Tuesday 28 January 2020

'Women in 1916 were not first aiders - they did military work'


Constance Markievicz
Constance Markievicz
Louise Gavan Duffy
Margaret Skinnider
The Abbey's first leading lady, Maire Nic Shiubhlaigh

Many events almost derailed the Easter Rising. But while the Aud being scuttled off Kerry, with its doomed supply of arms, is as well-known as Eoin MacNeill's countermanding order, one final potential derailment is rarely mentioned.

When the seven leaders of the Rising gathered under the roof of Jane Wyse Power, one signatory initially declined to sign The Proclamation. Tom Clarke's widow refused to disclose who it was, but she was open about the reason behind his vehement objection.

Only after intense persuasion did he finally sign up to the pledge that Ireland's future government would be "elected by the suffrages of all her men and women".

His reluctance stemmed from an abhorrence of the notion that women should be granted the vote and that this right would not be restricted according to age or property ownership.


It would be easy to dismiss him as a Neanderthal misogynist, but he was probably more representative of the average man of his time than his six colleagues around the table were. The Proclamation's aspiration to equality seems so self-evident now that it is hard to remember how this was among its more radical provisions.

It was 1918 before women over 30, who owned property, were allowed to vote in Britain. Only in 1928 was the age restriction lowered to 21. Likewise, only in 1920 did women receive the right to vote in America.

Therefore many women participating in Easter Week were engaged in two separate but interconnected struggles - not just to become citizens of an independent nation but to be treated as equal citizens.

In the same way as Connolly let the cause of labour be swallowed up by merging the fate of the Citizen's Army with the IRB, many radical women found that this struggle for women's rights was quickly buried under the juggernaut of nationalism.

These women played an active role in that Rising, but the emerging state offered them a choice of only two positions - on their backs or on their knees - in the marital bed or the church pew respectively.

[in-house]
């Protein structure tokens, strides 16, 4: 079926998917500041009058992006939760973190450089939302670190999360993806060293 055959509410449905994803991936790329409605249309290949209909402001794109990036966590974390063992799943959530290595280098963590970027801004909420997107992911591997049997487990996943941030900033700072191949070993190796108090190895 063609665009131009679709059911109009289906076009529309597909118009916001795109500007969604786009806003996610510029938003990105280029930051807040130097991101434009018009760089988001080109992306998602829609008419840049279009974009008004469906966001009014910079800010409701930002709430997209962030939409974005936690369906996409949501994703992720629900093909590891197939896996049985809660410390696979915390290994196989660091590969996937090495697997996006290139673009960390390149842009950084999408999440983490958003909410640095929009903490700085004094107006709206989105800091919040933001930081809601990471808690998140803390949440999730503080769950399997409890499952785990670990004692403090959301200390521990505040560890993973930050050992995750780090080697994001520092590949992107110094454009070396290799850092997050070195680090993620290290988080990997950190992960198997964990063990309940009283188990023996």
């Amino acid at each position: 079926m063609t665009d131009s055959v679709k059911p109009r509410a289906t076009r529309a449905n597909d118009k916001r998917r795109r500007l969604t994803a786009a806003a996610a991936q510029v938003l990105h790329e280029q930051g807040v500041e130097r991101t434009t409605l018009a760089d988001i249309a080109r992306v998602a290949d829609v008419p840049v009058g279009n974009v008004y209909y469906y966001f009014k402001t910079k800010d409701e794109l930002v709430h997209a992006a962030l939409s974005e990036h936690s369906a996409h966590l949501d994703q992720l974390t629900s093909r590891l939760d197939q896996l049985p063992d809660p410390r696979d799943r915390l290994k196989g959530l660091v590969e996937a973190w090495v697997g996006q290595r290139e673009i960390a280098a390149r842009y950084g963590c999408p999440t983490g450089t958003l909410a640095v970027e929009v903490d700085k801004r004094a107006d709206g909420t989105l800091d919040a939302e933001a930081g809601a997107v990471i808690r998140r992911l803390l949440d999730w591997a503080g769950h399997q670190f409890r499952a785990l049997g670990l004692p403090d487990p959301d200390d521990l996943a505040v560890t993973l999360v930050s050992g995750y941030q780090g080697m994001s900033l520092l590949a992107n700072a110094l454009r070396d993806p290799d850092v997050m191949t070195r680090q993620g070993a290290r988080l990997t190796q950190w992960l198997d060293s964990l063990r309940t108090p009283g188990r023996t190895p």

Successive governments began to obliterate the memory of how radical a role women had played in shaping the political movements that achieved independence. For example, a decade after the Rising, Minister for Justice, Kevin O'Higgins, excluded women from serving on criminal case juries.

The morality of this male-dominated Ireland was summed up by the acquittal of a medical doctor and a former Garda superintendent for the brutal murder of a prostitute, Honor Bright.

Their defence counsel blithely told the all-male jury that they had just succumbed "to the two things men have fallen victim to from the beginning of time - wine and woman."

Few women who fought in Easter Week envisaged the Ireland their actions helped to usher in. But, there again, everything was new about female military involvement.

As Helena Moloney remarked: "Even before the Russian Army had women soldiers, the Citizen Army had them...the women of the Citizen Army were not first-aiders, but did military work, except where it suited them to be first aiders."

Although we tend to see the 1916 women as a single group, they were differences. Citizen Army women like Margaret Skinnider openly fought alongside men and were wounded.

While Cumann na mBan members were also radical, there was more ambiguity about their role. A stated aim of their constitution was "to assist in arming and equipping a body of Irishmen for the defence of Ireland".

As historian Lucy McDiarmid points out, this word "assist" puts women in a secondary position. Both the rebel leaders and the British military were unsure of what to do with them.

Twenty-year-old Catherine Byrne had to break into the GPO by jumping through a window, after being refused entry by Volunteers. Her audacity summed up some of the obstacles facing women in finding a role.

When Máire Nic Shiubhlaigh turned up at Thomas MacDonagh's garrison, he exclaimed: "We haven't made any provision for girls here."


However, unlike Eamon de Valera - who set down a marker for his future Ireland by banning all women from Boland's Mills - MacDonagh made the "girls" welcome.

British officers accepting the surrender at Jacob's Biscuit Factory were equally perplexed.

One asked, "We are not taking women, are we?", which caused Louise Gavan Duffy to exclaim: "The cheek of him anyway - not taking women."

But social niceties about the treatment of women were soon forgotten, with their imprisonment, hunger strikes and force feeding continuing until the Civil War ended.

Afterwards men were quick to write about their Rising experiences, but few women were encouraged to do so.

In later years, through their unpublished diaries, witness statements and applications for military service pensions (which rarely equalled what the men who fought received) we can start to piece together their full role.

We see not only the trauma they endured during the fighting but also the one final tragic role that was forced upon them.

They were unable to display any human weakness when, watched by soldiers at all times, they made final visits to their husbands, brothers and loved ones about to be executed.

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